The Higgins & Hawke Mysteries series begins in the hot and humid East Coast summer of 1931. Like many women during the ‘dirty thirties,’ Dr. Haley Higgins is serious and savvy and has what it takes to hold up under depressive times.
The 1930s was a great example of people’s ingenuity and resilience. As I’ve been researching for Higgins & Hawke, I’ve been fascinated by the many creative and resourceful ways women made-do with tight budgets and limited food. For example, money was saved on groceries by adding lentils to meat, and by cooking using staples such as pasta, potatoes, and hotdogs.
Image courtesy of Pat Turgeon
Instead of spending money on costly items such as cooking oil, tomato soup would be added to cake batter to create a rich and delicious treat. Another budget saver was adding salt to coffee grounds to reduce the bitterness of cheap coffee. Families in more desperate situations sometimes turned to canning tumbleweed, or foraging for other wild edibles as a source of food. Tumbleweed was also used to feed cattle.
One popular dish was ‘Hoover’ stew, named after the 31st president Herbert Hoover who came into office right before the economic crash. Hoover stew refers to a soup with a thin broth, typically made using noodles, hotdogs, pasta and canned tomatoes. Other canned vegetables such as peas or corn were also added when available.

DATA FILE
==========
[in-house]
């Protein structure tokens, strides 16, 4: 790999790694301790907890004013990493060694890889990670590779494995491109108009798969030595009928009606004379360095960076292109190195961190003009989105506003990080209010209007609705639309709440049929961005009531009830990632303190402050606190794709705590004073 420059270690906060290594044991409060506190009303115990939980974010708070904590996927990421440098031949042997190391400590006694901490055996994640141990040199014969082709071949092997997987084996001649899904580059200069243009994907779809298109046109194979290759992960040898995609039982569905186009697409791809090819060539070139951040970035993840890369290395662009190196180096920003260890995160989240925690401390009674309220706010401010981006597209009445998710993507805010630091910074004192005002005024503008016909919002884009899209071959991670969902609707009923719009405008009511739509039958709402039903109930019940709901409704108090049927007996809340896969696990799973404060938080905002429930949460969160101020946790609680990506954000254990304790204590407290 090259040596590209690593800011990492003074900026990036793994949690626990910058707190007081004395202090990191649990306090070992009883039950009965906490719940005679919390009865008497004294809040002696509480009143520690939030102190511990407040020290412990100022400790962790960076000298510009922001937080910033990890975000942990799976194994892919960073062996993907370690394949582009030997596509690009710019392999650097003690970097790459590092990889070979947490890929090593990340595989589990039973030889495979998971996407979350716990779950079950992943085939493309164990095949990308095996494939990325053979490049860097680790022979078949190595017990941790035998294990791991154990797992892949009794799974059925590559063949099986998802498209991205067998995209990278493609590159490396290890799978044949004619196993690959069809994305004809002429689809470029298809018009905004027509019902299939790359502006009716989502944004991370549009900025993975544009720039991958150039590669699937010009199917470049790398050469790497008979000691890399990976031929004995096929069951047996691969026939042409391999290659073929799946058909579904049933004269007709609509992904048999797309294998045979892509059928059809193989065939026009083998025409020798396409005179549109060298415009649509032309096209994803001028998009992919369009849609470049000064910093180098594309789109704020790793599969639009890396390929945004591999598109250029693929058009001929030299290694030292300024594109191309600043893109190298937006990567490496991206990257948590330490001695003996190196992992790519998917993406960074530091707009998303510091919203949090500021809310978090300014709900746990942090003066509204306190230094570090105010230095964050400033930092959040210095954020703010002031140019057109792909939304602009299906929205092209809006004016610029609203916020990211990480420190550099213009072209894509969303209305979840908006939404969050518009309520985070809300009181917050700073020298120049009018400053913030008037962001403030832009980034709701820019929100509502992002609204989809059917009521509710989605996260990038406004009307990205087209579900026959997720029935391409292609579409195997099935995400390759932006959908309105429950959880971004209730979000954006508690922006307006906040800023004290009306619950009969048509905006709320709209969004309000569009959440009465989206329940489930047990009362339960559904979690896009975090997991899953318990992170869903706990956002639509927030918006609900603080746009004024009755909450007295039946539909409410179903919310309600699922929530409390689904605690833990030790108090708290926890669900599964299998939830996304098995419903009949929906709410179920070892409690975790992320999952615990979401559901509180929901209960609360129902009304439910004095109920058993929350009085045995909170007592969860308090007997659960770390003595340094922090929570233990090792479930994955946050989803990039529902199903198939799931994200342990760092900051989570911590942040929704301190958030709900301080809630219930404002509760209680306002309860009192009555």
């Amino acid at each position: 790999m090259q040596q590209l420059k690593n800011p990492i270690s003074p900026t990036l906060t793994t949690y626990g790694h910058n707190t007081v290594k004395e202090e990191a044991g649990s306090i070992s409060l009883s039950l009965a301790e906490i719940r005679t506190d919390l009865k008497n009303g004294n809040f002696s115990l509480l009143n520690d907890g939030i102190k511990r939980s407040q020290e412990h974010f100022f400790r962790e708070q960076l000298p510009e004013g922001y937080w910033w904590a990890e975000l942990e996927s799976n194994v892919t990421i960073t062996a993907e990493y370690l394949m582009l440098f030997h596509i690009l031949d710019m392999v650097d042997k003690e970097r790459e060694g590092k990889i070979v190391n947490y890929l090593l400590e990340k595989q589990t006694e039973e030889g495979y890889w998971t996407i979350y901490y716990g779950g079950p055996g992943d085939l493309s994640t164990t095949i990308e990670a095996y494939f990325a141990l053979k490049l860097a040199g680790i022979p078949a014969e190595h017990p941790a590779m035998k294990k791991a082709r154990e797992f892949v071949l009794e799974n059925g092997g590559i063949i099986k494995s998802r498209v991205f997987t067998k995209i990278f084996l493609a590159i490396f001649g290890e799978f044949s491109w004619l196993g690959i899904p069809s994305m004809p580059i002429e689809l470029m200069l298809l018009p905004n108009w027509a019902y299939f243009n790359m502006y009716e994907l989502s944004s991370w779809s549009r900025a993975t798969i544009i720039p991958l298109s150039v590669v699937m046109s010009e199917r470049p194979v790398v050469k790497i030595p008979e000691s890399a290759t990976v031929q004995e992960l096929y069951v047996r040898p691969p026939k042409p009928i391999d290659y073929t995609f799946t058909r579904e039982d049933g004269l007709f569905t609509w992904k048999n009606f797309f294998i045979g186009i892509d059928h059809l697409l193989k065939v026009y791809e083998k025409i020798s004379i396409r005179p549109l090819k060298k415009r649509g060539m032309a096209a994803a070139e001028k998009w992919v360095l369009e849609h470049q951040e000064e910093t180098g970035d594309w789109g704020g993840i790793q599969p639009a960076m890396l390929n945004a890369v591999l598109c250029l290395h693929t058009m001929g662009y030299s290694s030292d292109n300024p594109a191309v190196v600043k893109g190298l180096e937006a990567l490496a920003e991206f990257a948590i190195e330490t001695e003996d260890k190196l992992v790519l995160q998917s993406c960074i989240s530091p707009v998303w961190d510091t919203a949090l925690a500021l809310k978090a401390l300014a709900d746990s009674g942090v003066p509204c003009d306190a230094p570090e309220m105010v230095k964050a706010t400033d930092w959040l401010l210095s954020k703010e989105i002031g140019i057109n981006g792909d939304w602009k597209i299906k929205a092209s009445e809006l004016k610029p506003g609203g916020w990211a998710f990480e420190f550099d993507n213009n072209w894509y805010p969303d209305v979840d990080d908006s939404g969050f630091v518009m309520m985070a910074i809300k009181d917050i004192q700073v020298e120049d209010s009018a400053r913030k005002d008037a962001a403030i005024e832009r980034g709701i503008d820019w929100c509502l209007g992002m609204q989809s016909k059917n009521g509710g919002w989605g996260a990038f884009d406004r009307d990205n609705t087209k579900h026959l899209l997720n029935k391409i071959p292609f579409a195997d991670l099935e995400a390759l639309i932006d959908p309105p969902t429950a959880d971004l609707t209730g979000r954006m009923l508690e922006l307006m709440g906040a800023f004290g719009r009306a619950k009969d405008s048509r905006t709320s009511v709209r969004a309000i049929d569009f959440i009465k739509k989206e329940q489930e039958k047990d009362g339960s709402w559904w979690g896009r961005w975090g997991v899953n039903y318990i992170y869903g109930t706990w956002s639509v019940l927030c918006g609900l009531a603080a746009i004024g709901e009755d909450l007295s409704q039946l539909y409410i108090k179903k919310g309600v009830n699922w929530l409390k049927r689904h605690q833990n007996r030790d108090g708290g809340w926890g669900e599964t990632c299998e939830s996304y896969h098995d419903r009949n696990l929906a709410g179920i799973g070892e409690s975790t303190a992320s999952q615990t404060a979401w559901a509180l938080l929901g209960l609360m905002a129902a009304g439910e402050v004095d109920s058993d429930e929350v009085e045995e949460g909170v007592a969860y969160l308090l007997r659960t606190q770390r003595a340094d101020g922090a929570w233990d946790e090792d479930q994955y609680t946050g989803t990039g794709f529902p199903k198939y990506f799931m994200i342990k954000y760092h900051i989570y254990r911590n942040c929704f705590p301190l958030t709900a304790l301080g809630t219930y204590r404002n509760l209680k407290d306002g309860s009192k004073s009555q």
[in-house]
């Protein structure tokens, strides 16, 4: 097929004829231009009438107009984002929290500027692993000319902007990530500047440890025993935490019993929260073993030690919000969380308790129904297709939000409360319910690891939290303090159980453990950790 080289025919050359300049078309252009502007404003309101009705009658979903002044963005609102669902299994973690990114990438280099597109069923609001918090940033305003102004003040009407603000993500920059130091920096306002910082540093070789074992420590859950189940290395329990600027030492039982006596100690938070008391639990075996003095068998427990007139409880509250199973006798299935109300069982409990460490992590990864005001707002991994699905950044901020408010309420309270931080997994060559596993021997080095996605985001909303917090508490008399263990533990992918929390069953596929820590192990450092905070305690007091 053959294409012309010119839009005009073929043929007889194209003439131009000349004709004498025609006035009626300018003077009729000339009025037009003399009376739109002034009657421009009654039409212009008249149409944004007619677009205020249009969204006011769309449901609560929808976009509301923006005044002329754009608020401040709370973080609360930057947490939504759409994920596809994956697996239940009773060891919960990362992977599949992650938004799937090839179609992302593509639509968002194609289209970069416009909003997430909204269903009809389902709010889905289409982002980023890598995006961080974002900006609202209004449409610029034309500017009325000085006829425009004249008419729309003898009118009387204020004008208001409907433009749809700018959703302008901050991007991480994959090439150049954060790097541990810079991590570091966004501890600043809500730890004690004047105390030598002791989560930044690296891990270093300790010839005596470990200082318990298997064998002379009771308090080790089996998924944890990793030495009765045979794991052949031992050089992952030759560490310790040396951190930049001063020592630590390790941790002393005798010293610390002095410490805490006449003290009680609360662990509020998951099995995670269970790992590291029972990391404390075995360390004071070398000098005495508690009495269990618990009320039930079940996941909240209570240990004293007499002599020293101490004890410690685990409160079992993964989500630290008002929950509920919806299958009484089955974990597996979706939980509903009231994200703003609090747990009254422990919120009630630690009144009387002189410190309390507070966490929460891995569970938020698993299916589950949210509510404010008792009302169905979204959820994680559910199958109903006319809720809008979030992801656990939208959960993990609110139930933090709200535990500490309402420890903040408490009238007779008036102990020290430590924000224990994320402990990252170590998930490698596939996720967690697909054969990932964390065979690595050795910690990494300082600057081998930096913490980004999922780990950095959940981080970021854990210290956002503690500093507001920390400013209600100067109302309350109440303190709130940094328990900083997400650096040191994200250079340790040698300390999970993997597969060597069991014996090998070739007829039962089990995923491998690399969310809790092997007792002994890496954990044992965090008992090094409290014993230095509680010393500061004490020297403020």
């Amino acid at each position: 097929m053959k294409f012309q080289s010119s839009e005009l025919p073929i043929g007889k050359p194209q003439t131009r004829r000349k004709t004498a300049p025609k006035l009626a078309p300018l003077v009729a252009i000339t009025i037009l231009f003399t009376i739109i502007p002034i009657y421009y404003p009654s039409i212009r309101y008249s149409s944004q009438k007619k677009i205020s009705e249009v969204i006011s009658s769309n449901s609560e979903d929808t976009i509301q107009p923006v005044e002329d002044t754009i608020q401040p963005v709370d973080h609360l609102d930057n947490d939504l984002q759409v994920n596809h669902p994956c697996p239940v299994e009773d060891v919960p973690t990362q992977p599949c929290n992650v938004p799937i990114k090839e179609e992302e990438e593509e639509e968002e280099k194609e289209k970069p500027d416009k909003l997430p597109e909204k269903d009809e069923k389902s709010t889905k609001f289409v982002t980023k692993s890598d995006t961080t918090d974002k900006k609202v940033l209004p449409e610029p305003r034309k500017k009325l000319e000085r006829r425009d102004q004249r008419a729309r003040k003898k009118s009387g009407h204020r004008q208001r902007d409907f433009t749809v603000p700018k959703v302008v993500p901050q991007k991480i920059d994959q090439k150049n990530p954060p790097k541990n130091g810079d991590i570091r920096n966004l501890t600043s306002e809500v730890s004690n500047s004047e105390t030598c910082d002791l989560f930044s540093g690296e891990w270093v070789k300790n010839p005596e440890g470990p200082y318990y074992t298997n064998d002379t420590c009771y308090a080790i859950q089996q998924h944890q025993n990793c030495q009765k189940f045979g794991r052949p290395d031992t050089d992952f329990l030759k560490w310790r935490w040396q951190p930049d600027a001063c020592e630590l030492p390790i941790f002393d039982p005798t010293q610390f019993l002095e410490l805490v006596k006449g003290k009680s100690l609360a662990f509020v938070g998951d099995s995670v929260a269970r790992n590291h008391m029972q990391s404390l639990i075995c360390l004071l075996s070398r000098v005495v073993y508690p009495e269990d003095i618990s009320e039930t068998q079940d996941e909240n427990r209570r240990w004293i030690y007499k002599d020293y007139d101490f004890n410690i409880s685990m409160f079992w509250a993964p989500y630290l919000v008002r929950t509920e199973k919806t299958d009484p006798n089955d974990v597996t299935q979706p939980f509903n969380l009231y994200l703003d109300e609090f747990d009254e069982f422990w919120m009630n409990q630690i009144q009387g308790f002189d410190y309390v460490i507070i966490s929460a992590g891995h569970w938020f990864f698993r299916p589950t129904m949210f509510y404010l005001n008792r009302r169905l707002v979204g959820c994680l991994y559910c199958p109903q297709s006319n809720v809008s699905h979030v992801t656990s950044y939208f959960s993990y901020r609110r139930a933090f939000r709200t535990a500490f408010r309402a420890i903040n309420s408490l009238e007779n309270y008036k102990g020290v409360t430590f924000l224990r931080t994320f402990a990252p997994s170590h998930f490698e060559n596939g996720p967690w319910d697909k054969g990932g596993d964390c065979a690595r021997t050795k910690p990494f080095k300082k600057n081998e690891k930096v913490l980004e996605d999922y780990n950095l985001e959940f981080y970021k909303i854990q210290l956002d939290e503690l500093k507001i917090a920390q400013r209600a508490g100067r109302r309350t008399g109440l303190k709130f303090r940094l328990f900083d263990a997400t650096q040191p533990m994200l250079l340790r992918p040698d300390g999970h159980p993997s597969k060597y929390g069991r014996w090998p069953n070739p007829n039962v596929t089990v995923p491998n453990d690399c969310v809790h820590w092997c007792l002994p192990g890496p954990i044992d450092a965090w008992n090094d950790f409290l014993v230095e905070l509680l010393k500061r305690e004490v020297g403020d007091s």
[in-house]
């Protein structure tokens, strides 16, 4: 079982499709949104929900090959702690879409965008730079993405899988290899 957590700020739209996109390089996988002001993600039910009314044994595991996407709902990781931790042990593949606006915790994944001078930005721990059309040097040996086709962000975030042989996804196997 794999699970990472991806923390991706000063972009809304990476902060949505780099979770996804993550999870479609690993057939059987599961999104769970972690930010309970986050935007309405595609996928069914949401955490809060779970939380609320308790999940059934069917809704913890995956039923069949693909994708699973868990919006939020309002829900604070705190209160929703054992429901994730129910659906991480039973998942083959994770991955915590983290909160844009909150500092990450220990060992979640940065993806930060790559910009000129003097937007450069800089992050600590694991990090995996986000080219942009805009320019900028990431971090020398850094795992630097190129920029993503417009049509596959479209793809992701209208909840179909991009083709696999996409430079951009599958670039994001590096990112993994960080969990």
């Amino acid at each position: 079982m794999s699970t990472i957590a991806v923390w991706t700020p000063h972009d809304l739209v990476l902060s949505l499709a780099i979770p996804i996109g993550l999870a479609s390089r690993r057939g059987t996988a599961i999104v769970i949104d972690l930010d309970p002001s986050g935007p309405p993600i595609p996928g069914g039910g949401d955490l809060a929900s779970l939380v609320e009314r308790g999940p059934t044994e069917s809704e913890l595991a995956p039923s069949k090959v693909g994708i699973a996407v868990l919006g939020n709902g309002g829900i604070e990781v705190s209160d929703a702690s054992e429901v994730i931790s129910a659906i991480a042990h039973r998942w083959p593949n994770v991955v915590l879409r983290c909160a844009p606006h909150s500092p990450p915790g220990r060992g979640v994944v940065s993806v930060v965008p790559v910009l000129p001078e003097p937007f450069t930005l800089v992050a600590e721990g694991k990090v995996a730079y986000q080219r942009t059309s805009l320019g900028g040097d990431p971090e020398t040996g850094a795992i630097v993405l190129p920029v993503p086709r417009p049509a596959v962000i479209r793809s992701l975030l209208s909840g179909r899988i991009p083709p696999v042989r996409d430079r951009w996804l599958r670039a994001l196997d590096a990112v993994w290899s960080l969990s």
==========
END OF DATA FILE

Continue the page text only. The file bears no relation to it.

Around the household other hacks were used, including hanging wet sheets over doors to keep cool on hot summer days and making clothing out of feed sacks. Rather than spending money buying seeds, many people used old vegetables to grow their gardens. Another clever trick was to make simple cleaning products using vinegar, water and baking soda. This was a cheap and effective way of keeping a clean home.
Although the great depression is in the past, many of these life hacks are still useful today. Does your family have any recipes or hacks that they’ve passed down from the Depression-era? I’d love to hear about them!